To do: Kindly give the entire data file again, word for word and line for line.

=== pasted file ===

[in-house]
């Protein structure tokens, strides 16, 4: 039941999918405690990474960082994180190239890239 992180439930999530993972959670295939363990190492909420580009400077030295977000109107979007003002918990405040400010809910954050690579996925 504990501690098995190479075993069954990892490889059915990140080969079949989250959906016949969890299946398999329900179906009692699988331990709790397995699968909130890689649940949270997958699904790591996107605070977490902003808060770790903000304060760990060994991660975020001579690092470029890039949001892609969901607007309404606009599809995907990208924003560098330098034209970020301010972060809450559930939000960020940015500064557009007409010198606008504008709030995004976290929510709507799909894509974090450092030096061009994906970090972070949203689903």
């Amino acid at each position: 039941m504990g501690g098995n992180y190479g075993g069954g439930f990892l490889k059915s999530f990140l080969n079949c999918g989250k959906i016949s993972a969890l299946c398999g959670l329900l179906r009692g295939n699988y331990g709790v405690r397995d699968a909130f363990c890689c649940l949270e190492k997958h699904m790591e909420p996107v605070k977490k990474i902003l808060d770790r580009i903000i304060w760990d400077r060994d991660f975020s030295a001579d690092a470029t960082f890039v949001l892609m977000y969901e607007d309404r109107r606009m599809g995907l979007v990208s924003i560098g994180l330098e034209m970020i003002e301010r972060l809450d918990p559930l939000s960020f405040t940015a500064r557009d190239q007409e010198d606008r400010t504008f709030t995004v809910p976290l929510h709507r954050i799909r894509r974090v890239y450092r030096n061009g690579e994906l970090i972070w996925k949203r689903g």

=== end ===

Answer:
[in-house]
């Protein structure tokens, strides 16, 4: 039941999918405690990474960082994180190239890239 992180439930999530993972959670295939363990190492909420580009400077030295977000109107979007003002918990405040400010809910954050690579996925 504990501690098995190479075993069954990892490889059915990140080969079949989250959906016949969890299946398999329900179906009692699988331990709790397995699968909130890689649940949270997958699904790591996107605070977490902003808060770790903000304060760990060994991660975020001579690092470029890039949001892609969901607007309404606009599809995907990208924003560098330098034209970020301010972060809450559930939000960020940015500064557009007409010198606008504008709030995004976290929510709507799909894509974090450092030096061009994906970090972070949203689903």
């Amino acid at each position: 039941m504990g501690g098995n992180y190479g075993g069954g439930f990892l490889k059915s999530f990140l080969n079949c999918g989250k959906i016949s993972a969890l299946c398999g959670l329900l179906r009692g295939n699988y331990g709790v405690r397995d699968a909130f363990c890689c649940l949270e190492k997958h699904m790591e909420p996107v605070k977490k990474i902003l808060d770790r580009i903000i304060w760990d400077r060994d991660f975020s030295a001579d690092a470029t960082f890039v949001l892609m977000y969901e607007d309404r109107r606009m599809g995907l979007v990208s924003i560098g994180l330098e034209m970020i003002e301010r972060l809450d918990p559930l939000s960020f405040t940015a500064r557009d190239q007409e010198d606008r400010t504008f709030t995004v809910p976290l929510h709507r954050i799909r894509r974090v890239y450092r030096n061009g690579e994906l970090i972070w996925k949203r689903g």